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Eur Psychiatry. 2018 Apr;50:60-69. doi: 10.1016/j.eurpsy.2018.02.003. Epub 2018 Mar 2.

The tetrapartite synapse: a key concept in the pathophysiology of schizophrenia.

Author information

1
Translational Neuroscience Laboratory, Mclean Hospital, 115 Mill Street, Belmont, MA, 02478 USA; Dept. of Psychiatry, Harvard Medical School, 25 Shattuck St, Boston, MA, 02115 USA. Electronic address: gchelini@partners.org.
2
Translational Neuroscience Laboratory, Mclean Hospital, 115 Mill Street, Belmont, MA, 02478 USA; Dept. of Psychiatry, Harvard Medical School, 25 Shattuck St, Boston, MA, 02115 USA. Electronic address: hpantazopoulos@mclean.harvard.edu.
3
Translational Neuroscience Laboratory, Mclean Hospital, 115 Mill Street, Belmont, MA, 02478 USA. Electronic address: pdurning@oberlin.edu.
4
Translational Neuroscience Laboratory, Mclean Hospital, 115 Mill Street, Belmont, MA, 02478 USA; Dept. of Psychiatry, Harvard Medical School, 25 Shattuck St, Boston, MA, 02115 USA; Program in Neuroscience, Harvard Medical School, 220 Longwood Ave., Boston, MA, 02115 USA. Electronic address: s.berretta@mclean.harvard.edu.

Abstract

Growing evidence points to synaptic pathology as a core component of the pathophysiology of schizophrenia (SZ). Significant reductions of dendritic spine density and altered expression of their structural and molecular components have been reported in several brain regions, suggesting a deficit of synaptic plasticity. Regulation of synaptic plasticity is a complex process, one that requires not only interactions between pre- and post-synaptic terminals, but also glial cells and the extracellular matrix (ECM). Together, these elements are referred to as the 'tetrapartite synapse', an emerging concept supported by accumulating evidence for a role of glial cells and the extracellular matrix in regulating structural and functional aspects of synaptic plasticity. In particular, chondroitin sulfate proteoglycans (CSPGs), one of the main components of the ECM, have been shown to be synthesized predominantly by glial cells, to form organized perisynaptic aggregates known as perineuronal nets (PNNs), and to modulate synaptic signaling and plasticity during postnatal development and adulthood. Notably, recent findings from our group and others have shown marked CSPG abnormalities in several brain regions of people with SZ. These abnormalities were found to affect specialized ECM structures, including PNNs, as well as glial cells expressing the corresponding CSPGs. The purpose of this review is to bring forth the hypothesis that synaptic pathology in SZ arises from a disruption of the interactions between elements of the tetrapartite synapse.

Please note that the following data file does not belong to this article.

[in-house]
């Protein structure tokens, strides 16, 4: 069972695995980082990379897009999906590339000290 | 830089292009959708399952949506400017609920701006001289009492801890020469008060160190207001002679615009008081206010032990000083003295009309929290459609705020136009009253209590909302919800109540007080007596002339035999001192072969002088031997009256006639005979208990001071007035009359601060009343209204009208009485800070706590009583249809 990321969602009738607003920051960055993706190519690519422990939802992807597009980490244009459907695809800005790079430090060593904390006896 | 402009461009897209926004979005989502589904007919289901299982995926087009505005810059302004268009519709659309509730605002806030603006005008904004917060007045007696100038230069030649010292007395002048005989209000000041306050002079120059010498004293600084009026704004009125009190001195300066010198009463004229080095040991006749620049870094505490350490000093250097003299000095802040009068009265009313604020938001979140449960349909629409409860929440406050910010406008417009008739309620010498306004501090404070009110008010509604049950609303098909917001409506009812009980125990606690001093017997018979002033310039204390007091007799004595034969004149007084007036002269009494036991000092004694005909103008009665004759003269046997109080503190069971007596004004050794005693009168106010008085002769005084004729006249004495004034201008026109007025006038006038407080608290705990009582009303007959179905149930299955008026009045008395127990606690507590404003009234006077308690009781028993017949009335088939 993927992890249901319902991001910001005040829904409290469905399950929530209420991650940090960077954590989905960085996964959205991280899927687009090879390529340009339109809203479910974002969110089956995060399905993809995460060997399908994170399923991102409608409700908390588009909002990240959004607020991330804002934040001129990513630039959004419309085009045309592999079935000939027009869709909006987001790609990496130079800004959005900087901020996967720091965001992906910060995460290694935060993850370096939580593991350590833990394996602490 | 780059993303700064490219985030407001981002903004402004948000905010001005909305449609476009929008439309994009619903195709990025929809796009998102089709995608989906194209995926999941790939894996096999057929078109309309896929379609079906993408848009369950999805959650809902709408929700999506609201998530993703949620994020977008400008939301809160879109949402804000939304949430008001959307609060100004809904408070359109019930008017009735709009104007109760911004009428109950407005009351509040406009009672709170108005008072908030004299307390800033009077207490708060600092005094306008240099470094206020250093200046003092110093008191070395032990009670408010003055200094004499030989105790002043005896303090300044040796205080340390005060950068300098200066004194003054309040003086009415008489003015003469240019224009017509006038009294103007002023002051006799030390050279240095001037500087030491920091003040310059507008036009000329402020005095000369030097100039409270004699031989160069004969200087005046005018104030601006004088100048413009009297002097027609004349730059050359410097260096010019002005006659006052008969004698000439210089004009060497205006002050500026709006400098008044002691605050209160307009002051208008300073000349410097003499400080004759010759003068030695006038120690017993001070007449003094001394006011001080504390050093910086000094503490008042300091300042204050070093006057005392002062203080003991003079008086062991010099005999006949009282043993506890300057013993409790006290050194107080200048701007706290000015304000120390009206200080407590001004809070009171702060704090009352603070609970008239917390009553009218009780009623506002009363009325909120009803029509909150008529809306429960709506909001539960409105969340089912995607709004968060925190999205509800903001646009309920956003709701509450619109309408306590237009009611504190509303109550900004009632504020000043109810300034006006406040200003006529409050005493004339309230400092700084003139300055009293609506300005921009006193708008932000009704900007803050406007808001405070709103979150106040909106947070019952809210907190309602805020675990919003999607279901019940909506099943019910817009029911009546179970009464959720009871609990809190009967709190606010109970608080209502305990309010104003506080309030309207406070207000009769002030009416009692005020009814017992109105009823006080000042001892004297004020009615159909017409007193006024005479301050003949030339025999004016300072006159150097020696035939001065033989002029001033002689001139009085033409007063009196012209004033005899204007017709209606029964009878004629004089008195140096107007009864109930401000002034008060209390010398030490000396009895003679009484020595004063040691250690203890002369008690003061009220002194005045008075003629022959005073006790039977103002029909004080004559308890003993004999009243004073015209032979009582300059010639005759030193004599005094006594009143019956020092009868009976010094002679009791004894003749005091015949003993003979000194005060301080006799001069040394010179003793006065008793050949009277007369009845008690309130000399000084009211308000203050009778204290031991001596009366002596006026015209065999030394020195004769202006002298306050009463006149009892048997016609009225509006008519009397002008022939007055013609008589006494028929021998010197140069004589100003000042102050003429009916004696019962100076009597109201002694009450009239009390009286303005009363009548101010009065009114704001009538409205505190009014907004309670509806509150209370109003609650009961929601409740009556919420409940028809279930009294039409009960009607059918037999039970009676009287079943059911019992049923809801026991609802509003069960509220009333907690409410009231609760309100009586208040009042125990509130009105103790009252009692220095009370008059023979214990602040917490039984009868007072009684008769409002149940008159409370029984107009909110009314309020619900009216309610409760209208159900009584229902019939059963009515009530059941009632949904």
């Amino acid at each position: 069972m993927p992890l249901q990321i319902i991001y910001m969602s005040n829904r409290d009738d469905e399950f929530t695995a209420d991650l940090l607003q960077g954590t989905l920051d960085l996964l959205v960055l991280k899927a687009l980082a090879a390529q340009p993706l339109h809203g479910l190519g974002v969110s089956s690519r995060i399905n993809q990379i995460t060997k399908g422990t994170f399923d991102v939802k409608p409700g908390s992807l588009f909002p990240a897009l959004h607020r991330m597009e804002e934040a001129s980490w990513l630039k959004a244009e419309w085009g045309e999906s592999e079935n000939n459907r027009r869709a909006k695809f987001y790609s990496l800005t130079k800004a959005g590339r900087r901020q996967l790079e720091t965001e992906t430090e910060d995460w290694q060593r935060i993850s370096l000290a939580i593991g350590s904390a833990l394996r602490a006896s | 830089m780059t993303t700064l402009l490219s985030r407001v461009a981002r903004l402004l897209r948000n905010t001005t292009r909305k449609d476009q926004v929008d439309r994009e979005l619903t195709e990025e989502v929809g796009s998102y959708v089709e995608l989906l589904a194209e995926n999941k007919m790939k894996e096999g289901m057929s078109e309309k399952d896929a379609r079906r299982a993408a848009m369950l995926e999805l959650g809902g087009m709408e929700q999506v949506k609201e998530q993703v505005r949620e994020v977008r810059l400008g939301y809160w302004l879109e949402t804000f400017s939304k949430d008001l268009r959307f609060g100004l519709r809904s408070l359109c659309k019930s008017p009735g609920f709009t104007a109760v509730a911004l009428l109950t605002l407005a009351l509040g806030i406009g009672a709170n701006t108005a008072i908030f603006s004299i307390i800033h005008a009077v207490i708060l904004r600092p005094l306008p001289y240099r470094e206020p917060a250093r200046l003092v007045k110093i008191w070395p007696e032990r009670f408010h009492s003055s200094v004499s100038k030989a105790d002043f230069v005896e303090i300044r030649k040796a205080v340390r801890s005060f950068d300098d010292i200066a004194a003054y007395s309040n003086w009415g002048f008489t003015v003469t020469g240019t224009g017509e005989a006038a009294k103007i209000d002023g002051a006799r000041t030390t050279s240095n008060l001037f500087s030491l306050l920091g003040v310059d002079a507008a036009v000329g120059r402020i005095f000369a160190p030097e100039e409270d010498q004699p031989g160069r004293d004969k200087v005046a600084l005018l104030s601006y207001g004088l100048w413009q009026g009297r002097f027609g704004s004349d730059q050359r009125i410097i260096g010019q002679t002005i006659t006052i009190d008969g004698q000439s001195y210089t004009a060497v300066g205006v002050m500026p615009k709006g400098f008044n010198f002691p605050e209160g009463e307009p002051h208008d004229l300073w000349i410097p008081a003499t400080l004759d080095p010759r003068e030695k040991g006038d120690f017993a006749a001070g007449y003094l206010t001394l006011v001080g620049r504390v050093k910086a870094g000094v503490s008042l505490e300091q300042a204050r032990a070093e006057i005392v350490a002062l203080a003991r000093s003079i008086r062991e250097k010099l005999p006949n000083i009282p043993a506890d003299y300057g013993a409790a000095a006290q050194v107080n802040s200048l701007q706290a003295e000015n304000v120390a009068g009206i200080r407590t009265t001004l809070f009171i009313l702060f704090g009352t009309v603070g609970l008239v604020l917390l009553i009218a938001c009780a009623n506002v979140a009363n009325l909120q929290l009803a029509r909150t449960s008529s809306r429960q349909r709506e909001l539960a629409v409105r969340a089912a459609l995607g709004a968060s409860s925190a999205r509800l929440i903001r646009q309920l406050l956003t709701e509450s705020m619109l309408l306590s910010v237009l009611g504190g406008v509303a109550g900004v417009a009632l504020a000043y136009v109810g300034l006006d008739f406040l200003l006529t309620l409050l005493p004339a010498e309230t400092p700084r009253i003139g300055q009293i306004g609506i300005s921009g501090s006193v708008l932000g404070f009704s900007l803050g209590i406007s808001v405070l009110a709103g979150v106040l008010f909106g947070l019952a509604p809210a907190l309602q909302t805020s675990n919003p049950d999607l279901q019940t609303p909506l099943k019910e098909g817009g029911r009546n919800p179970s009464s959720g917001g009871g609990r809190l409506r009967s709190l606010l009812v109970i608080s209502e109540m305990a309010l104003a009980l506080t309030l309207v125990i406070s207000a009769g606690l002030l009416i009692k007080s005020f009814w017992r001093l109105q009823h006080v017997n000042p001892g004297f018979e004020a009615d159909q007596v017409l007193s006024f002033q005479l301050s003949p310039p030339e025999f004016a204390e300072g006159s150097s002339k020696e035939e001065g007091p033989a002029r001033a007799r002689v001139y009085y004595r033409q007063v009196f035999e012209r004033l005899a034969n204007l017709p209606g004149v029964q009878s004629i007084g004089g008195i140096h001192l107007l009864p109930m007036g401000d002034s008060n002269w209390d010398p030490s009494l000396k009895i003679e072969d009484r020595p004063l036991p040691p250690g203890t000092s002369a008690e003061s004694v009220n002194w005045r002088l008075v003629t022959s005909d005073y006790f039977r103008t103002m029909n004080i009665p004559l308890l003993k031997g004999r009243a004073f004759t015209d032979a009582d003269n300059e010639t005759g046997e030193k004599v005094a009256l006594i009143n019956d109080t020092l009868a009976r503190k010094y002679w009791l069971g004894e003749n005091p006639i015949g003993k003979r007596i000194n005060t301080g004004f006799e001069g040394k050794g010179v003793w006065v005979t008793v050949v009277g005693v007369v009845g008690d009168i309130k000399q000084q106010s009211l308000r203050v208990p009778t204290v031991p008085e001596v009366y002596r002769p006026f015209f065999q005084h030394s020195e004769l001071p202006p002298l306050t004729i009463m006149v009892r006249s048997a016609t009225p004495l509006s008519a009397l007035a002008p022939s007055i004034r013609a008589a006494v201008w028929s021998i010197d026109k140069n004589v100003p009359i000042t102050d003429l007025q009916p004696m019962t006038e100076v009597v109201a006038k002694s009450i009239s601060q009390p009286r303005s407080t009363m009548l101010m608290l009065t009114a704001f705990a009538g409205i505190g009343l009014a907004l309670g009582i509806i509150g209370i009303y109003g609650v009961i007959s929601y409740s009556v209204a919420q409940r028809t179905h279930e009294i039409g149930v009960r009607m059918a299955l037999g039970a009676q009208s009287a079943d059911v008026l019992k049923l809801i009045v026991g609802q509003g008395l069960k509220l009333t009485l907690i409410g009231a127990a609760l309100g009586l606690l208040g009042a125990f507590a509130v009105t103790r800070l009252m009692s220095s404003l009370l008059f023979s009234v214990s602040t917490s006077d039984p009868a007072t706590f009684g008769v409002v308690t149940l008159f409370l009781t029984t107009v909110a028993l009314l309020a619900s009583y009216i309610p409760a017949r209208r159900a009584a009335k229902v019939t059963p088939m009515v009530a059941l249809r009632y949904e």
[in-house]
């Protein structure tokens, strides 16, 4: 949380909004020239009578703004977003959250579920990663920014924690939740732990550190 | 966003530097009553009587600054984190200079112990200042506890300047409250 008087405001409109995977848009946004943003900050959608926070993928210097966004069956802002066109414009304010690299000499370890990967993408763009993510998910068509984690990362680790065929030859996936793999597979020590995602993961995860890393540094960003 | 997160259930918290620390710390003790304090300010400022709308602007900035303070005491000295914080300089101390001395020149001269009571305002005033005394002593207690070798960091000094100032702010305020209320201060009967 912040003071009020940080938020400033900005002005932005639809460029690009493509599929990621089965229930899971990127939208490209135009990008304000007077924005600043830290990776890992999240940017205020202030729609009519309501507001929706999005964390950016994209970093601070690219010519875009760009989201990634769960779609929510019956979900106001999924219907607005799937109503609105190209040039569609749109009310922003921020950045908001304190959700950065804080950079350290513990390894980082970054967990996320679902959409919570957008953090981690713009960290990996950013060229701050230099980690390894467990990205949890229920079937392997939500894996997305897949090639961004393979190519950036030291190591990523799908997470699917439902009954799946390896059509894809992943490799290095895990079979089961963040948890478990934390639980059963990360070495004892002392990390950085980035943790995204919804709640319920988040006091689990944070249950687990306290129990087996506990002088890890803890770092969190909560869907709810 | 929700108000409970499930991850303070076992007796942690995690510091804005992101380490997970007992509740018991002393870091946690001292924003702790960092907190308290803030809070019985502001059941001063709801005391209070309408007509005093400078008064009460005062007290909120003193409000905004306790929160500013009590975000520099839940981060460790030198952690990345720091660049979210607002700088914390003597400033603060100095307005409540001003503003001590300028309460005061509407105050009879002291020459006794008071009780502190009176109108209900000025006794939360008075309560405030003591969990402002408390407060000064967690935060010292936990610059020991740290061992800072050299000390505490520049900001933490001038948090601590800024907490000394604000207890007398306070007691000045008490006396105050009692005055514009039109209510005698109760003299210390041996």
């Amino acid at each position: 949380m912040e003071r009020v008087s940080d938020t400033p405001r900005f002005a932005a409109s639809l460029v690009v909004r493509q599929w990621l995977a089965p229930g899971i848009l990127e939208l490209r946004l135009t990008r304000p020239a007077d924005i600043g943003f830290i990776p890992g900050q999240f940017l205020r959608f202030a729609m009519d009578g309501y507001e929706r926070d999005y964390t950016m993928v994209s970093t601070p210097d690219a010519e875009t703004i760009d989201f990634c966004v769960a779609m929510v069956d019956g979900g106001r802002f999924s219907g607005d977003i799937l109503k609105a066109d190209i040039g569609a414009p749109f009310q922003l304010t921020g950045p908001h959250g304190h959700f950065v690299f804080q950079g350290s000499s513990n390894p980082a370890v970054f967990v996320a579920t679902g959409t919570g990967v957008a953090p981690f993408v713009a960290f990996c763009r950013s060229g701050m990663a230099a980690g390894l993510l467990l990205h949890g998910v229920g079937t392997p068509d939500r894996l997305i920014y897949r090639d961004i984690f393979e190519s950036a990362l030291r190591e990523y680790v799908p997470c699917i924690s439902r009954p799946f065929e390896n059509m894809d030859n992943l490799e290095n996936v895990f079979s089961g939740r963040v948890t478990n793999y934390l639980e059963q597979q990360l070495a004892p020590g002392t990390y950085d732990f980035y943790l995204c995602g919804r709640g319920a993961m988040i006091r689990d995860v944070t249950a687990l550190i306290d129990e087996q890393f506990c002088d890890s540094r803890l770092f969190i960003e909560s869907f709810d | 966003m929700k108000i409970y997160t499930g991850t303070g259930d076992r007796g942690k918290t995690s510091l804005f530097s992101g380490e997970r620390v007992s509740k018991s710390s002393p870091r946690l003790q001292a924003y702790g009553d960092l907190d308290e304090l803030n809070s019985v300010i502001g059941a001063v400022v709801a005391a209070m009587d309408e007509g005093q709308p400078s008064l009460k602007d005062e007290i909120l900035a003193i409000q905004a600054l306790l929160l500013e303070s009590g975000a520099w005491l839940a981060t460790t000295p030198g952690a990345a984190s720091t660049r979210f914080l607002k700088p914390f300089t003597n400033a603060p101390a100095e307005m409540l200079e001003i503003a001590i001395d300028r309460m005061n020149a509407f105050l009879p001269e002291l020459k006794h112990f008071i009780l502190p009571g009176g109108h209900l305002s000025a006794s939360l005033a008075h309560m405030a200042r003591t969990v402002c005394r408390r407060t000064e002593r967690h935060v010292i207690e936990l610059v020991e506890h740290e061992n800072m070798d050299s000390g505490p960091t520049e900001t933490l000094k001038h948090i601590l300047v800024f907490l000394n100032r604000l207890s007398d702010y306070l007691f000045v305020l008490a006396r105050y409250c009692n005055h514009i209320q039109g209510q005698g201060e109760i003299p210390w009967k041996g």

KEYWORDS:

Astrocytes; Chondroitin sulfate proteoglycans; Extracellular matrix; Microglia; NG2 cells; Perineuronal nets

PMID:
29503098
PMCID:
PMC5963512
DOI:
10.1016/j.eurpsy.2018.02.003
[Indexed for MEDLINE]
Free PMC Article

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